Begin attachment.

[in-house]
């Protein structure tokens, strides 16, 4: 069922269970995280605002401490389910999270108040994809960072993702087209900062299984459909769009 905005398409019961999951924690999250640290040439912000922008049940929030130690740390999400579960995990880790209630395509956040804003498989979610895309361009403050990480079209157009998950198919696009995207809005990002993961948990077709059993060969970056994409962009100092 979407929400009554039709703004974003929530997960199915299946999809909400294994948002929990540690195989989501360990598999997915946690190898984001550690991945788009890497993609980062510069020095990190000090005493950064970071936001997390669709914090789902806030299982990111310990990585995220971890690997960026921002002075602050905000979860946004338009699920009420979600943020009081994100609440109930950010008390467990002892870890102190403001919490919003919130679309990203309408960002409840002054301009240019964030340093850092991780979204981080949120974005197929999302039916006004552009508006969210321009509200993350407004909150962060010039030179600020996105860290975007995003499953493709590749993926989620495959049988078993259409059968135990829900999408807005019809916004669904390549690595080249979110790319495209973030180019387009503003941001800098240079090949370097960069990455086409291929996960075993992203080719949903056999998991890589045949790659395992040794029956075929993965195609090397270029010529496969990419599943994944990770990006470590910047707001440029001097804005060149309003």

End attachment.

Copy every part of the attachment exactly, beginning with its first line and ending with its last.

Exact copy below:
[in-house]
């Protein structure tokens, strides 16, 4: 069922269970995280605002401490389910999270108040994809960072993702087209900062299984459909769009 905005398409019961999951924690999250640290040439912000922008049940929030130690740390999400579960995990880790209630395509956040804003498989979610895309361009403050990480079209157009998950198919696009995207809005990002993961948990077709059993060969970056994409962009100092 979407929400009554039709703004974003929530997960199915299946999809909400294994948002929990540690195989989501360990598999997915946690190898984001550690991945788009890497993609980062510069020095990190000090005493950064970071936001997390669709914090789902806030299982990111310990990585995220971890690997960026921002002075602050905000979860946004338009699920009420979600943020009081994100609440109930950010008390467990002892870890102190403001919490919003919130679309990203309408960002409840002054301009240019964030340093850092991780979204981080949120974005197929999302039916006004552009508006969210321009509200993350407004909150962060010039030179600020996105860290975007995003499953493709590749993926989620495959049988078993259409059968135990829900999408807005019809916004669904390549690595080249979110790319495209973030180019387009503003941001800098240079090949370097960069990455086409291929996960075993992203080719949903056999998991890589045949790659395992040794029956075929993965195609090397270029010529496969990419599943994944990770990006470590910047707001440029001097804005060149309003």